A Chinese military base in Jiwani will hold considerable influence over sea lanes in the Arabian Sea and may even provide links from the South China Sea to Africa, while bypassing both India and the US naval base in Diego Garcia. With Beijing adopting newer transport routes, it is likely that a concerned New Delhi under such circumstances will further move closer in partnership with Washington.
Recently, reports also emerged that Beijing and Kabul had come to an agreement for China to build and supply a military base in Afghanistan’s Badakhshan province, located in the farthest northeastern part of the country between Tajikistan and northern Pakistan. China has been concerned about Uyghurs fighters in Syria and Iraq seeking to return to China’s Xinjiang province or establishing bases across the border in Afghanistan and Tajikistan after the fall of the Islamic State. Even though China has formally denied any such reports Afghan security officials have confirmed that China is indeed building its military base on the Afghanistan-Tajikistan border for the Afghan armed forces.
The appointment of Liu Jinsong as the Chinese ambassador to Afghanistan is also significant in this regard. According to Liu Zongyi, a senior fellow at the Shanghai Institutes for International Studies, “The appointment of Liu is a carefully considered one – he was raised in Xinjiang and has experience in South Asia.”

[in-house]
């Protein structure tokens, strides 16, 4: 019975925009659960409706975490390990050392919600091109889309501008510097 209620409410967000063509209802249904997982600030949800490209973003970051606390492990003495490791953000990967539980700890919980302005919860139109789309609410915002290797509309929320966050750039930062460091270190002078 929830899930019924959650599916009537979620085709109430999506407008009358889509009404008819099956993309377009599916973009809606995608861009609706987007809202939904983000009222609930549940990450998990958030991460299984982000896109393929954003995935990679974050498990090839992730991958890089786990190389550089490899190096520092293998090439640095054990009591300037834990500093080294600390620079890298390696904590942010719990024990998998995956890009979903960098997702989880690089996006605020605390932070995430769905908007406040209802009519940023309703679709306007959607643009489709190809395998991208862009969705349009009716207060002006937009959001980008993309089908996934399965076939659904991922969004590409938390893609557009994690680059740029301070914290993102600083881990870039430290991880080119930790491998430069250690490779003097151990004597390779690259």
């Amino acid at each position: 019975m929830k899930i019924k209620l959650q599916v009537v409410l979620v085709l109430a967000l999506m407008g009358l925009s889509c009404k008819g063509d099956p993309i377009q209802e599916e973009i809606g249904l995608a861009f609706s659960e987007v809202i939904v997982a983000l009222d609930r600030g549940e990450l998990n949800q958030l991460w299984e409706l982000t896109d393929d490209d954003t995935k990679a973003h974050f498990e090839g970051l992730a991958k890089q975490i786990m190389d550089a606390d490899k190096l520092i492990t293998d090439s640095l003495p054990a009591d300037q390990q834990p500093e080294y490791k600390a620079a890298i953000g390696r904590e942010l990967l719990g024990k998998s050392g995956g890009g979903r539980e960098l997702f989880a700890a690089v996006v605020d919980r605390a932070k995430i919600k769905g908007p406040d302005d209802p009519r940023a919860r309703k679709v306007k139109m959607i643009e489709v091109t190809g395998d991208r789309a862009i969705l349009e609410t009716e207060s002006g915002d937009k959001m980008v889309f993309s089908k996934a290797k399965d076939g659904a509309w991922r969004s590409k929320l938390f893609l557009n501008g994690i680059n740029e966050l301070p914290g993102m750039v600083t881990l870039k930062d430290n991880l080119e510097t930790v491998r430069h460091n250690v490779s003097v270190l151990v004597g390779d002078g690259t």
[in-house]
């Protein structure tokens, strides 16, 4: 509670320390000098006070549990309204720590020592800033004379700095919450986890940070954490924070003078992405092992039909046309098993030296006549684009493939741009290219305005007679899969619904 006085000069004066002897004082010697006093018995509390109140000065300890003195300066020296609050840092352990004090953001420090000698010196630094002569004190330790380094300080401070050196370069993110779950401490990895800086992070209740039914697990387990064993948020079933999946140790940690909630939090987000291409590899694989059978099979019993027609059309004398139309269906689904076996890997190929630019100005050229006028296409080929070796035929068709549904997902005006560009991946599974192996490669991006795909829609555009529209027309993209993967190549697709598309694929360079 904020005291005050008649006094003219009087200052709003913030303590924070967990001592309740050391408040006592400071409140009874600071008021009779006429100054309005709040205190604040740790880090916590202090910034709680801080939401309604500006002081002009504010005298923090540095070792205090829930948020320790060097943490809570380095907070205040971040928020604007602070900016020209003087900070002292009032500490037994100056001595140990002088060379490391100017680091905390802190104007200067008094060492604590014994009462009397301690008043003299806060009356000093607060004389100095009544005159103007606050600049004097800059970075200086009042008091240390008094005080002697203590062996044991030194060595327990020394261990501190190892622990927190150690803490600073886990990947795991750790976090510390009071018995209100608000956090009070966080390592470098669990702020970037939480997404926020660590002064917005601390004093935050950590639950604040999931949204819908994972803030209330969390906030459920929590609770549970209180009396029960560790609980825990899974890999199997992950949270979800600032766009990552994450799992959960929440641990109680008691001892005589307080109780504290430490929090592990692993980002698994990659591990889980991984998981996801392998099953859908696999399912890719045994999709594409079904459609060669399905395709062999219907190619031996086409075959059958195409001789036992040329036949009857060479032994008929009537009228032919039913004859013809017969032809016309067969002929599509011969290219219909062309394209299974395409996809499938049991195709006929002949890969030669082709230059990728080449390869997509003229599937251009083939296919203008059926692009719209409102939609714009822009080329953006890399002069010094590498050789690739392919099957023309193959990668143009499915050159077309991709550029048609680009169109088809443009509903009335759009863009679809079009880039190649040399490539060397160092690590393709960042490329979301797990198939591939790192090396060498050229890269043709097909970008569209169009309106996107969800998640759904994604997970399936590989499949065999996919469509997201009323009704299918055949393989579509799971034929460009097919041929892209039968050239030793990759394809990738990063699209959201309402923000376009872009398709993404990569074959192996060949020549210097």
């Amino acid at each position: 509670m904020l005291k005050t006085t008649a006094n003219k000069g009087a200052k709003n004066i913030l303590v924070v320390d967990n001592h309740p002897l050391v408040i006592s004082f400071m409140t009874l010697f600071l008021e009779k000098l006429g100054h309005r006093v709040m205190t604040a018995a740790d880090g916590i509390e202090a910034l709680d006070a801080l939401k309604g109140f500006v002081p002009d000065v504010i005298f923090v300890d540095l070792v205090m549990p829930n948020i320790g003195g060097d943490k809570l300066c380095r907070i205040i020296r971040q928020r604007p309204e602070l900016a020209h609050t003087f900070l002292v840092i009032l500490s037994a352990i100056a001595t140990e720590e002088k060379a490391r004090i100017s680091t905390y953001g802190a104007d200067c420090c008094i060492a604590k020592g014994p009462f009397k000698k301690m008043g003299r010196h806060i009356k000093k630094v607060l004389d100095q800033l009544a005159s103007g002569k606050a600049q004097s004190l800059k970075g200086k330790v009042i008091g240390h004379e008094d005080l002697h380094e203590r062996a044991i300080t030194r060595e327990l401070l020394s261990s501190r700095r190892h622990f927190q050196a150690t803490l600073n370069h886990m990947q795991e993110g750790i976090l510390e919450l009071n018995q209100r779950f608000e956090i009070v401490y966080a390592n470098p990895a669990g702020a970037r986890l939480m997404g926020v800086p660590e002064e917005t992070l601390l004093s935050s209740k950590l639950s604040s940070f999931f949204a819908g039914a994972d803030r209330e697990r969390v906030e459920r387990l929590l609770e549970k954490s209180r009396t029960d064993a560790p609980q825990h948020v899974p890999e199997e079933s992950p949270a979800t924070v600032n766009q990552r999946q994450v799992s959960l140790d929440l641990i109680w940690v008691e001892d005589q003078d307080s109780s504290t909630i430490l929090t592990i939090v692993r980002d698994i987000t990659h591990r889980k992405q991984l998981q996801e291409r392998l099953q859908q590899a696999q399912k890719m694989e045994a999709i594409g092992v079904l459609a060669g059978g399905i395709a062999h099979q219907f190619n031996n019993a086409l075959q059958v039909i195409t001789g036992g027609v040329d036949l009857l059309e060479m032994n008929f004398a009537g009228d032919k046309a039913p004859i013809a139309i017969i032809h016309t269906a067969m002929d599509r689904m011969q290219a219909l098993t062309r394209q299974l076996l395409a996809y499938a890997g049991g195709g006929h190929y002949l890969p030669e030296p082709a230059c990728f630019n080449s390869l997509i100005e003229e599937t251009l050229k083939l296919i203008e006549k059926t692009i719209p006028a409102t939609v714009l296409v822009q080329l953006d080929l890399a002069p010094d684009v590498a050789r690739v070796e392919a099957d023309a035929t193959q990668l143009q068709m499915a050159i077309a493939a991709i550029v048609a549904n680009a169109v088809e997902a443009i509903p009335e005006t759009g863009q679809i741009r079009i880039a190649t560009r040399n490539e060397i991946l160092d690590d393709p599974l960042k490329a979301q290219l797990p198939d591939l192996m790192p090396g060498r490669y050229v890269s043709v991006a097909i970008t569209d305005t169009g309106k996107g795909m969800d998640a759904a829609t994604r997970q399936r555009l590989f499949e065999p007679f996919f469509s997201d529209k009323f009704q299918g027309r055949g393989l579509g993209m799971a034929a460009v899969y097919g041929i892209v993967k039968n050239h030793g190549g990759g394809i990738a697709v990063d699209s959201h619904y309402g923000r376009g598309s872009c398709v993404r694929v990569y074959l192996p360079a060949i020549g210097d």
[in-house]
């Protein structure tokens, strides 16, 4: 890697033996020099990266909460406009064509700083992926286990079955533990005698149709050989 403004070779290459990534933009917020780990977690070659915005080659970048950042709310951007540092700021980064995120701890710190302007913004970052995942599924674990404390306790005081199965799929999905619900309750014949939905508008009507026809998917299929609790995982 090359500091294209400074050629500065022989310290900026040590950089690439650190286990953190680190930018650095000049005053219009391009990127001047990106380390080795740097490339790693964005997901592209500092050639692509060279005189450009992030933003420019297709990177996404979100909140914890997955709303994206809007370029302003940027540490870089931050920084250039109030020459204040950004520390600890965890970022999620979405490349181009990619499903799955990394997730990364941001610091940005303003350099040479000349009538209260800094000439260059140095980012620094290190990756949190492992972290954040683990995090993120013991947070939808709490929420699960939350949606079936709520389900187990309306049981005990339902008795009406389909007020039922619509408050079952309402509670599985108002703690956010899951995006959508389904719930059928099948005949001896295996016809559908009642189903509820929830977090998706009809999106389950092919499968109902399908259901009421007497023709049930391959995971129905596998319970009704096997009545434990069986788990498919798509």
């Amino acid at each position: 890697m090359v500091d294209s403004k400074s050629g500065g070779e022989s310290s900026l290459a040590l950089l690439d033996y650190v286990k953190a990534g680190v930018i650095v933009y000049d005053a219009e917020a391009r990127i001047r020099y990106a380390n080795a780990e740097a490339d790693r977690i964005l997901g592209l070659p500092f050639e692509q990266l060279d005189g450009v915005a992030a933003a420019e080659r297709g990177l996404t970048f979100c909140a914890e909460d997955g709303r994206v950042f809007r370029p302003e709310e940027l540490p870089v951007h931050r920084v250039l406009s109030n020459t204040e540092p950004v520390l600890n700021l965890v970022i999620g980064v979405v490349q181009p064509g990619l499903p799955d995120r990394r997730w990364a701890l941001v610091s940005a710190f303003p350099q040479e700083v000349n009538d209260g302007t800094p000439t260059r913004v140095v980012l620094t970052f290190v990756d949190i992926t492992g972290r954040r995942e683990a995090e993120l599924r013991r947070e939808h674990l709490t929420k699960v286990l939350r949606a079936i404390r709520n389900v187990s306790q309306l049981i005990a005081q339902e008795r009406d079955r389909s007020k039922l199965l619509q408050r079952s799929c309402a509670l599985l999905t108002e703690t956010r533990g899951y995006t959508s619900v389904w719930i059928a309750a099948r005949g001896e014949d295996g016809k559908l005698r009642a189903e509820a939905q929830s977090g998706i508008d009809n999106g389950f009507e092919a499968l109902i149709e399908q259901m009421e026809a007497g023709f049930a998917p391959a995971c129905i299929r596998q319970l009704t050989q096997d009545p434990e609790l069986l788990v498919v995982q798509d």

Liu was born in eastern Zhejiang but was raised in the Xinjiang region, which is home to the Muslim Uygur minority. Jinsong has also been a former director of the Belt and Road initiative’s $15 billion Silk Road Fund. Beijing has claimed Uygur extremists receive jihadist training in neighboring Afghanistan. For Beijing, shielding itself against Uyghur militancy is of utmost importance—even if it requires for Beijing to extend its efforts to regions beyond its borders.
While reports of China adding new bases have not been confirmed by Beijing, these developments are likely to renew New Delhi’s push to consolidate its regional alliances. It is too early to consider whether the Chinese navy may be able to challenge the US Navy’s Fifth Fleet. Nonetheless, establishing naval and air facilities in the region will provide China with a range of different options to respond with in event of any crisis situation, whether it is to protect Chinese nationals and investments, or to protect Chinese interests in case of military interventions. Much depends on Indian intentions and actions. During the recent visit to India by the Iranian President an agreement to allow India to use a specified part of Chahbahar port was reportedly signed.